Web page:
This is one thing that amazes me about Ben Heppner. He only speaks English and a little German. But when you listen to his Italian, German, French and Swedish pieces, there isn't a lot of English-ness to it. =) That isn't saying much though, because I only took a few years of French and don't understand many other Romance languages. But still, if I notice the English accent, it's gotta be pretty bad =D =D
cloganese
Jul. 12th, 2005 09:49 pm (UTC)
I'm very interested in linguistics, particularly Japanese and Italian. A long time ago, when I coached Japanese students here in Seattle, I realised that there was a problem not so much with speaking the correct vowels, but the ability to *hear* them in the first place. I like to think that I have sensative ears, but I remember a friend of mine from Hiroshima saying a word and then one that sounded exactly like it. I listened to see if there was any inflection change, any emphasis on a different syllable, and lengthening of the vowel, and colour change ... nope, I couldn't detect anything. Yet apparently, it was a completely different word.

Unnerved the hell outta me!

Incidentally, do you still link to squeechie? I just posted some cool news there, and since you're my Number One (and only! LOL) Fan, I thought you'd get a kick outta it. :D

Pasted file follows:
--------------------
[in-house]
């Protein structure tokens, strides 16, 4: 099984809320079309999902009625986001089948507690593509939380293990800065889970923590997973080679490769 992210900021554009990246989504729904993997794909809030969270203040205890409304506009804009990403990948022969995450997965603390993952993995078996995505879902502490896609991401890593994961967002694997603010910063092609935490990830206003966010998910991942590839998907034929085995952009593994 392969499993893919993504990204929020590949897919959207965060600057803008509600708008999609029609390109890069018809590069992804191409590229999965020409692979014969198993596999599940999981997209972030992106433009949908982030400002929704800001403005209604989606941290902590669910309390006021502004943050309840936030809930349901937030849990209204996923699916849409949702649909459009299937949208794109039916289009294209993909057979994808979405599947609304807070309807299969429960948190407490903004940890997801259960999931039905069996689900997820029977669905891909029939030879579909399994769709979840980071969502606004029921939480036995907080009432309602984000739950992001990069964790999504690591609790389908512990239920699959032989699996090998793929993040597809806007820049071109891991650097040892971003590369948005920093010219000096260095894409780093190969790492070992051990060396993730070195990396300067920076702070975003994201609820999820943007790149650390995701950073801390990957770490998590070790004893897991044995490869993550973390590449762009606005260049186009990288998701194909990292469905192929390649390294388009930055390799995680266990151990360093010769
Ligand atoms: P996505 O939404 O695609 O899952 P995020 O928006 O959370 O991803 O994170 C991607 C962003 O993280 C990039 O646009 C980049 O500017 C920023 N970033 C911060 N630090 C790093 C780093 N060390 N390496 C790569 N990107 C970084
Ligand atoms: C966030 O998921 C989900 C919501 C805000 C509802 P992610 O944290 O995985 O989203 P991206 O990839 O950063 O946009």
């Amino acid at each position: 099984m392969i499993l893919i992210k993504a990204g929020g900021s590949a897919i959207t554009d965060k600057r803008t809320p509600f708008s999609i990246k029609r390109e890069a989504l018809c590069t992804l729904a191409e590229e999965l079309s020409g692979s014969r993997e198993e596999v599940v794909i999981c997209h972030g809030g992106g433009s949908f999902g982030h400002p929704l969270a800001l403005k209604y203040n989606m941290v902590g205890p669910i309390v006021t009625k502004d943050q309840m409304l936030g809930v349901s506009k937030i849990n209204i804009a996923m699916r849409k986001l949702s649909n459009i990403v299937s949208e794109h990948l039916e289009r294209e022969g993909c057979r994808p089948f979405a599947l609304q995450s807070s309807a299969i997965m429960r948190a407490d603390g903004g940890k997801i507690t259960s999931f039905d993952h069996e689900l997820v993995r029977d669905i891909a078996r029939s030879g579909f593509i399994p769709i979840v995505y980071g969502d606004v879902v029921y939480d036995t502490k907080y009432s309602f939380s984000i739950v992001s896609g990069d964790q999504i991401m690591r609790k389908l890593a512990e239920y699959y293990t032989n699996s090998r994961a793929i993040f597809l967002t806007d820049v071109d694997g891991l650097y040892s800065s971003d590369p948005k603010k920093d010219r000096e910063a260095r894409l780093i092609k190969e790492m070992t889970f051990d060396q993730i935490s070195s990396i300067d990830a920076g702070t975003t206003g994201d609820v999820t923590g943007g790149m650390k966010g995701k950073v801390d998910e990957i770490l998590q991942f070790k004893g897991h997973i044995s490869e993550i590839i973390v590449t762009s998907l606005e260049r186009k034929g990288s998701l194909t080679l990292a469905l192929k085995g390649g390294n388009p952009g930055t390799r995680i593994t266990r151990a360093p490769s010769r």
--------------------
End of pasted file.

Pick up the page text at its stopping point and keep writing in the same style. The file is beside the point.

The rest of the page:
bride
Jul. 12th, 2005 10:11 pm (UTC)
I'm very interested in linguistics, particularly Japanese and Italian.

Oh, nono, linguistics is not learning a specific language. Linguistics is "the study of human speech including the units, nature, structure, and modification of language". It's the science of language and it applies to all languages.

http://www.geocities.com/CollegePark/3920/

Incidentally, do you still link to squeechie? I just posted some cool news there

Ooo, cool! =)
cloganese
Jul. 12th, 2005 11:15 pm (UTC)
Oh, you mean like Chomsky linguistics! Hehehe, he made sentences look like calculus equations ;) Yeah, I've been curious to know just what that's all about, too ;)
( 10 comments — Leave a comment )

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The Bride of the First House